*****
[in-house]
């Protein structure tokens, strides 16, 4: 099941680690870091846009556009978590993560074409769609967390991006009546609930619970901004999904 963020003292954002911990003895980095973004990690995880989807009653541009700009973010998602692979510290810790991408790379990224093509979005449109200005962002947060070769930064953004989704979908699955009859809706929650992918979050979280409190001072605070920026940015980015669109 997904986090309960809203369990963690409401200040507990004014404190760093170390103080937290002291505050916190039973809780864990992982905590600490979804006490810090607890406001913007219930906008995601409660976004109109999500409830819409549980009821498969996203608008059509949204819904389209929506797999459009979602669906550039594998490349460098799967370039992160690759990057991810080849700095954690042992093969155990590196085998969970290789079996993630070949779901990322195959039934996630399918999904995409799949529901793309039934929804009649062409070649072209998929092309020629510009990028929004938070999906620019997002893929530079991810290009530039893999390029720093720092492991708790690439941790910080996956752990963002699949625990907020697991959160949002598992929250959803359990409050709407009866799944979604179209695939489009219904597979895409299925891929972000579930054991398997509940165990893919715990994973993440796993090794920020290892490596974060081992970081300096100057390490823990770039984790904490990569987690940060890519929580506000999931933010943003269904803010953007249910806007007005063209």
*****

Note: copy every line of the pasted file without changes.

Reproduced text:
[in-house]
């Protein structure tokens, strides 16, 4: 099941680690870091846009556009978590993560074409769609967390991006009546609930619970901004999904 963020003292954002911990003895980095973004990690995880989807009653541009700009973010998602692979510290810790991408790379990224093509979005449109200005962002947060070769930064953004989704979908699955009859809706929650992918979050979280409190001072605070920026940015980015669109 997904986090309960809203369990963690409401200040507990004014404190760093170390103080937290002291505050916190039973809780864990992982905590600490979804006490810090607890406001913007219930906008995601409660976004109109999500409830819409549980009821498969996203608008059509949204819904389209929506797999459009979602669906550039594998490349460098799967370039992160690759990057991810080849700095954690042992093969155990590196085998969970290789079996993630070949779901990322195959039934996630399918999904995409799949529901793309039934929804009649062409070649072209998929092309020629510009990028929004938070999906620019997002893929530079991810290009530039893999390029720093720092492991708790690439941790910080996956752990963002699949625990907020697991959160949002598992929250959803359990409050709407009866799944979604179209695939489009219904597979895409299925891929972000579930054991398997509940165990893919715990994973993440796993090794920020290892490596974060081992970081300096100057390490823990770039984790904490990569987690940060890519929580506000999931933010943003269904803010953007249910806007007005063209």